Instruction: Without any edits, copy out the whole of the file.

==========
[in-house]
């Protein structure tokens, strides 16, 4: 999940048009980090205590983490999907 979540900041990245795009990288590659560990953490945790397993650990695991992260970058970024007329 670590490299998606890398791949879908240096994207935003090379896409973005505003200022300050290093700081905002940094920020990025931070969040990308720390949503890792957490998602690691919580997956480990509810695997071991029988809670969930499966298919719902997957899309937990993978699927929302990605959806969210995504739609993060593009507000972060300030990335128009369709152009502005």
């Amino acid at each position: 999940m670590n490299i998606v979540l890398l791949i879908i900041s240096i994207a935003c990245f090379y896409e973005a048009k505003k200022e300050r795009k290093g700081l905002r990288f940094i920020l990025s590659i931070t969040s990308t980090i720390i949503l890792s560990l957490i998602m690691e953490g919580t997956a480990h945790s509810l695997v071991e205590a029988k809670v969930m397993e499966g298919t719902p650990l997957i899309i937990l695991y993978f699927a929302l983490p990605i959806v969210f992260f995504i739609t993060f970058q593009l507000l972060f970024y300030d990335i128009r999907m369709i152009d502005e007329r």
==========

[in-house]
């Protein structure tokens, strides 16, 4: 999940048009980090205590983490999907 979540900041990245795009990288590659560990953490945790397993650990695991992260970058970024007329 670590490299998606890398791949879908240096994207935003090379896409973005505003200022300050290093700081905002940094920020990025931070969040990308720390949503890792957490998602690691919580997956480990509810695997071991029988809670969930499966298919719902997957899309937990993978699927929302990605959806969210995504739609993060593009507000972060300030990335128009369709152009502005």
């Amino acid at each position: 999940m670590n490299i998606v979540l890398l791949i879908i900041s240096i994207a935003c990245f090379y896409e973005a048009k505003k200022e300050r795009k290093g700081l905002r990288f940094i920020l990025s590659i931070t969040s990308t980090i720390i949503l890792s560990l957490i998602m690691e953490g919580t997956a480990h945790s509810l695997v071991e205590a029988k809670v969930m397993e499966g298919t719902p650990l997957i899309i937990l695991y993978f699927a929302l983490p990605i959806v969210f992260f995504i739609t993060f970058q593009l507000l972060f970024y300030d990335i128009r999907m369709i152009d502005e007329r």